There’s something pure about mainstream jazz in combination with street photography. Back before I began going on shoots with my wife, I used to wait until I was in a
dark shitty mood, load up with a couple of Nikons, plug jazz into my ears, and go on a shooting spree. My favorite shooting opus was John Coltrane’s “My Favorite Things,” all 17 minutes of it, the violet tones of it dancing smoke into my brain. I’d pull up to you, jam my D300 in your face, and POP. I wouldn’t much care if you liked it, because I wasn’t with you, not really. I was on the Trane, and they don’t sell no tickets to squares on the Trane. Hell, I’m not even looking at the subjects anymore by the time I press the shutter. I’m already off to the next stop.
Oddly, I never had a single person object to my shooting them, not that I’d have given half a shit if they did. It was work, and I never apologize for doing my goddamned work. When the Trane was on my nerves, as it often was, I’d load up on some other groove, and the work would seem to flow. Often, the more intense the jazz, the more likely that I’d shoot without anyone in the frame–just me and the city, dancing.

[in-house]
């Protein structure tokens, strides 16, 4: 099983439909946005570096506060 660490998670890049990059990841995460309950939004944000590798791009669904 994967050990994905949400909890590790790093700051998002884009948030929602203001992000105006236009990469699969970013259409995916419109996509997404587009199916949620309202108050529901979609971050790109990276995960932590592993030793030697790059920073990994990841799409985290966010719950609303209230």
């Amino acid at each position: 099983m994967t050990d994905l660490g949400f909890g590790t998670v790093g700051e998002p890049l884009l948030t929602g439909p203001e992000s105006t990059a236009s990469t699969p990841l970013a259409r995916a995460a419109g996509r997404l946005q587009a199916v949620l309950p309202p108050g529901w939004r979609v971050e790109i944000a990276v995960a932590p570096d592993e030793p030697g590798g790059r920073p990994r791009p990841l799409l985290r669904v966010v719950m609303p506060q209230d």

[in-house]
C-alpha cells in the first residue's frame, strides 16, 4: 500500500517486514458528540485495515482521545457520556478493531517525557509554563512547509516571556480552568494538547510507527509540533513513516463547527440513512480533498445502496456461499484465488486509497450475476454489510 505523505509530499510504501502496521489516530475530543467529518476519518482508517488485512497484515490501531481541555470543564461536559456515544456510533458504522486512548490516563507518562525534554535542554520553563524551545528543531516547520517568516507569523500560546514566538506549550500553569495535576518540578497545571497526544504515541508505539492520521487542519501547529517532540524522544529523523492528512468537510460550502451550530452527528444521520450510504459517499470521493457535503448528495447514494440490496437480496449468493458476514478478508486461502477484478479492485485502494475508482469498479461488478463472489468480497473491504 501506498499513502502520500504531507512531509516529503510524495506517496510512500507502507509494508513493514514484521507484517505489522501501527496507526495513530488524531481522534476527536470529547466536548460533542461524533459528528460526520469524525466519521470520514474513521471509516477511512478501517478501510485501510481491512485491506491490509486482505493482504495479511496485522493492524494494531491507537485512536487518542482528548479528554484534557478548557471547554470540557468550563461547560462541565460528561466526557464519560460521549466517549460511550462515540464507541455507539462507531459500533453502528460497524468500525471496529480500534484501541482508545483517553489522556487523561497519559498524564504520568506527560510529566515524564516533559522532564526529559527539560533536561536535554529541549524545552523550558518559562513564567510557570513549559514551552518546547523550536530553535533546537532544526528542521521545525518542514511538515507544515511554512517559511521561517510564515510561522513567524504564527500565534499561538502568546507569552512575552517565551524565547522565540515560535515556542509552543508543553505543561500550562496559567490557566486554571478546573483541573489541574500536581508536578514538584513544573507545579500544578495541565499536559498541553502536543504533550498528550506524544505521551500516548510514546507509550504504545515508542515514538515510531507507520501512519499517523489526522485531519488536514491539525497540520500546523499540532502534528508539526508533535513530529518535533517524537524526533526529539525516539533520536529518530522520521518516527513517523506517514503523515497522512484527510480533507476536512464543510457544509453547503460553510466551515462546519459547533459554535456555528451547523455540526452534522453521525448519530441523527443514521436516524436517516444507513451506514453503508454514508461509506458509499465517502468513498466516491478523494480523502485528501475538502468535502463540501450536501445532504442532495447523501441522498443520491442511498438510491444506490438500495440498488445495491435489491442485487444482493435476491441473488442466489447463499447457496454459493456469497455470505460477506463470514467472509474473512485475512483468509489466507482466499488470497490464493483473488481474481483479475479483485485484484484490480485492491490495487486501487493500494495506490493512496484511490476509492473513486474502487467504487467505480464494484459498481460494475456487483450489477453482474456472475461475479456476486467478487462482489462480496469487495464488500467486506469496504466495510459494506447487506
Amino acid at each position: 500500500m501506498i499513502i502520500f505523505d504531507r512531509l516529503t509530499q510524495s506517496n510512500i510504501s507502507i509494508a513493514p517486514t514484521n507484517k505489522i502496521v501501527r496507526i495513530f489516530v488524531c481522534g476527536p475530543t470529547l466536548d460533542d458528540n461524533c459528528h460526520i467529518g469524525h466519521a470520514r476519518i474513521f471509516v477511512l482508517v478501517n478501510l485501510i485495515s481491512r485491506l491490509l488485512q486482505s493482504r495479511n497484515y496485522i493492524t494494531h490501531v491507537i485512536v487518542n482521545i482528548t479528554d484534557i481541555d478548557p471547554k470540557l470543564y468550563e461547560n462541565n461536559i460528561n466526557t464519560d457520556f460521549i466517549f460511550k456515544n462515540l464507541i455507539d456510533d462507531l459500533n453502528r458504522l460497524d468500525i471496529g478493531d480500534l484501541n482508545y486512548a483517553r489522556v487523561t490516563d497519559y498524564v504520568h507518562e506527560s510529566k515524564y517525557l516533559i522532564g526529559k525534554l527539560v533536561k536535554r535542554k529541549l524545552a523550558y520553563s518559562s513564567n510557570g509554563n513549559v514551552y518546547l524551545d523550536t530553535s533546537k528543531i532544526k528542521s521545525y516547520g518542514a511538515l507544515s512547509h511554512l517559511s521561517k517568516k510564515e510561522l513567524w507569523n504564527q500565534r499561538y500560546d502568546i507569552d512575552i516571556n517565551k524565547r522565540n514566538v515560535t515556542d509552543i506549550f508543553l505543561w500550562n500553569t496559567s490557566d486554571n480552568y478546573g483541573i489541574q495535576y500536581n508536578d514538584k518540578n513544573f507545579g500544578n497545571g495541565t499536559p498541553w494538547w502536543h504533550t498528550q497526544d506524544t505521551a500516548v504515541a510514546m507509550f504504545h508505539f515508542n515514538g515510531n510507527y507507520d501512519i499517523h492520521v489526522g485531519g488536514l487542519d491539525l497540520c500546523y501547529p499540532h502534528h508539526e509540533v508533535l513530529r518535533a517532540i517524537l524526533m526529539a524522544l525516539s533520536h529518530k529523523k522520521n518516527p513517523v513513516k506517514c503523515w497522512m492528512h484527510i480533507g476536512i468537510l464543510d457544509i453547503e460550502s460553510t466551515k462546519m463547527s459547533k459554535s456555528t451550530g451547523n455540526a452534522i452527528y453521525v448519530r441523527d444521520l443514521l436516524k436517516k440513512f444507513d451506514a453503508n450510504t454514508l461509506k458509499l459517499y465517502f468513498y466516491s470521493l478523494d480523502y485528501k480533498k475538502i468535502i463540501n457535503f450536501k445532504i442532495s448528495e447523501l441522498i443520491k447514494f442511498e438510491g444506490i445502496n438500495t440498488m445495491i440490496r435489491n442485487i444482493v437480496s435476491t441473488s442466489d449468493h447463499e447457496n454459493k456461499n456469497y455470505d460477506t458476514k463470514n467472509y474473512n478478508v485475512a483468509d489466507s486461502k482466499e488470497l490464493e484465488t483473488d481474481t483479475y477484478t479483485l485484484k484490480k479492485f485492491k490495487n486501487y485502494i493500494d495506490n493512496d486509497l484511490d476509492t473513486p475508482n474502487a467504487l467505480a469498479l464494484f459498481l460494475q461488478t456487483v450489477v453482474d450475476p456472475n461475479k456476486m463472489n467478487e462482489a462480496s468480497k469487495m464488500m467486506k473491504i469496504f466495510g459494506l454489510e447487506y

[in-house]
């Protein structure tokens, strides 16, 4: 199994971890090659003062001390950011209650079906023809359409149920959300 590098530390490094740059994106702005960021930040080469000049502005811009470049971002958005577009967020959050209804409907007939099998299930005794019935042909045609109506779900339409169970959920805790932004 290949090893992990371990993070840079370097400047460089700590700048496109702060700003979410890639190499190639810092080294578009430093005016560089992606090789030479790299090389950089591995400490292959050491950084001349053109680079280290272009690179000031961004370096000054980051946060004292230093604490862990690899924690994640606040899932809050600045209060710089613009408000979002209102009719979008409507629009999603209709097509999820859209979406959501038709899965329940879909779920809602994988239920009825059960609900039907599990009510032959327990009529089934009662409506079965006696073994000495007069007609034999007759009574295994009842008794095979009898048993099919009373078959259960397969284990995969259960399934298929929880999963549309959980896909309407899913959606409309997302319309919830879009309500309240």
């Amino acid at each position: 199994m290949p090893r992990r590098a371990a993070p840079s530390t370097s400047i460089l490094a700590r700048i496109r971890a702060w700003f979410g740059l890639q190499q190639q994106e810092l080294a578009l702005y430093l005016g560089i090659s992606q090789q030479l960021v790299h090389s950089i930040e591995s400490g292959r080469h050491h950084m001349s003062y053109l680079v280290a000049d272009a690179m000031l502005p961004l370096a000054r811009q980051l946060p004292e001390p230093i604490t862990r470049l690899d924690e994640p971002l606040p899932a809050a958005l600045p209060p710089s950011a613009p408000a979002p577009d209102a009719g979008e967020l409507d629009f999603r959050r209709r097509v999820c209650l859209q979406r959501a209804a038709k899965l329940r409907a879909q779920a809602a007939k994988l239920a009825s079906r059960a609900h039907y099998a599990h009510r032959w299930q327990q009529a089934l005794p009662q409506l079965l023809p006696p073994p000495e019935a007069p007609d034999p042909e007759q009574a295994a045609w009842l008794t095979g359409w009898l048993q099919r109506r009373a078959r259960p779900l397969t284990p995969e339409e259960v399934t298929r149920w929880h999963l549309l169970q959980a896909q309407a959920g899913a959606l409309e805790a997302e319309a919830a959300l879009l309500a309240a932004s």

I’ve since seen a few exhibitions of shooters’ work compiled to jazz, like the video below that captures Lee Friedlander’s grit with Miles Davis’s smooth flow. The horn is bitter to the taste, purposely sharp where you want it soft, and serves up a taste like the city–acidic, sweet, and bitter all at once. Sit back and dig it, but try not to let Miles overpower the scene or you’ll miss Lee’s little bits of visual percussion.
It’s jazz baby. It’s always jazz.